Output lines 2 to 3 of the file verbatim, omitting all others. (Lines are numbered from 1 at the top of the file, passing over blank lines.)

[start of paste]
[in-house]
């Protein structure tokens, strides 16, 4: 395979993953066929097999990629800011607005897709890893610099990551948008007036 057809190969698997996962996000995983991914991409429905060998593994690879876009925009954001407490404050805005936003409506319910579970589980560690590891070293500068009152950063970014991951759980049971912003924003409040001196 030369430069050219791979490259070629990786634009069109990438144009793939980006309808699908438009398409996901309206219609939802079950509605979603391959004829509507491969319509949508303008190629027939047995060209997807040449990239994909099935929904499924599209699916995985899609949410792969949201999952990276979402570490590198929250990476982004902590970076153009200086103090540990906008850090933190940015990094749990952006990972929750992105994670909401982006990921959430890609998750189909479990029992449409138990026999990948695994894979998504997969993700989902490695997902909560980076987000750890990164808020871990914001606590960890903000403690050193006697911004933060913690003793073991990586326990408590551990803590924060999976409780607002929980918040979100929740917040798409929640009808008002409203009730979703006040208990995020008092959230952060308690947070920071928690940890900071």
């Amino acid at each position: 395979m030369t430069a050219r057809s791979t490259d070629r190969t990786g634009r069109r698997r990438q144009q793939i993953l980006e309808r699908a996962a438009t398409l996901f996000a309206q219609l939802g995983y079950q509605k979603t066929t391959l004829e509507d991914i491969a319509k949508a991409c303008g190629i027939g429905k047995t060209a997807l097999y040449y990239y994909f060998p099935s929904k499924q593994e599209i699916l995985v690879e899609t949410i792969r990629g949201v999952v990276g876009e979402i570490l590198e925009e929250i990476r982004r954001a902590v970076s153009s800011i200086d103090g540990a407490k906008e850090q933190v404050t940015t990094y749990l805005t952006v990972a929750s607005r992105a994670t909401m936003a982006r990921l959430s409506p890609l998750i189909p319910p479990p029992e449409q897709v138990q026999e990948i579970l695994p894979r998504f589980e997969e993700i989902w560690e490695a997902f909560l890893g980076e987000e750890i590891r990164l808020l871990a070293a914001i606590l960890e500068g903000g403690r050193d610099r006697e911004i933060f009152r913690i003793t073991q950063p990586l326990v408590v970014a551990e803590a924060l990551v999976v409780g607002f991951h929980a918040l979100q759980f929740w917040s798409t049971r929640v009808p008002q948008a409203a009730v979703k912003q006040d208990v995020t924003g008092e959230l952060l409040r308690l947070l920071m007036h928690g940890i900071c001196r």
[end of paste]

């Protein structure tokens, strides 16, 4: 395979993953066929097999990629800011607005897709890893610099990551948008007036 057809190969698997996962996000995983991914991409429905060998593994690879876009925009954001407490404050805005936003409506319910579970589980560690590891070293500068009152950063970014991951759980049971912003924003409040001196 030369430069050219791979490259070629990786634009069109990438144009793939980006309808699908438009398409996901309206219609939802079950509605979603391959004829509507491969319509949508303008190629027939047995060209997807040449990239994909099935929904499924599209699916995985899609949410792969949201999952990276979402570490590198929250990476982004902590970076153009200086103090540990906008850090933190940015990094749990952006990972929750992105994670909401982006990921959430890609998750189909479990029992449409138990026999990948695994894979998504997969993700989902490695997902909560980076987000750890990164808020871990914001606590960890903000403690050193006697911004933060913690003793073991990586326990408590551990803590924060999976409780607002929980918040979100929740917040798409929640009808008002409203009730979703006040208990995020008092959230952060308690947070920071928690940890900071």
């Amino acid at each position: 395979m030369t430069a050219r057809s791979t490259d070629r190969t990786g634009r069109r698997r990438q144009q793939i993953l980006e309808r699908a996962a438009t398409l996901f996000a309206q219609l939802g995983y079950q509605k979603t066929t391959l004829e509507d991914i491969a319509k949508a991409c303008g190629i027939g429905k047995t060209a997807l097999y040449y990239y994909f060998p099935s929904k499924q593994e599209i699916l995985v690879e899609t949410i792969r990629g949201v999952v990276g876009e979402i570490l590198e925009e929250i990476r982004r954001a902590v970076s153009s800011i200086d103090g540990a407490k906008e850090q933190v404050t940015t990094y749990l805005t952006v990972a929750s607005r992105a994670t909401m936003a982006r990921l959430s409506p890609l998750i189909p319910p479990p029992e449409q897709v138990q026999e990948i579970l695994p894979r998504f589980e997969e993700i989902w560690e490695a997902f909560l890893g980076e987000e750890i590891r990164l808020l871990a070293a914001i606590l960890e500068g903000g403690r050193d610099r006697e911004i933060f009152r913690i003793t073991q950063p990586l326990v408590v970014a551990e803590a924060l990551v999976v409780g607002f991951h929980a918040l979100q759980f929740w917040s798409t049971r929640v009808p008002q948008a409203a009730v979703k912003q006040d208990v995020t924003g008092e959230l952060l409040r308690l947070l920071m007036h928690g940890i900071c001196r």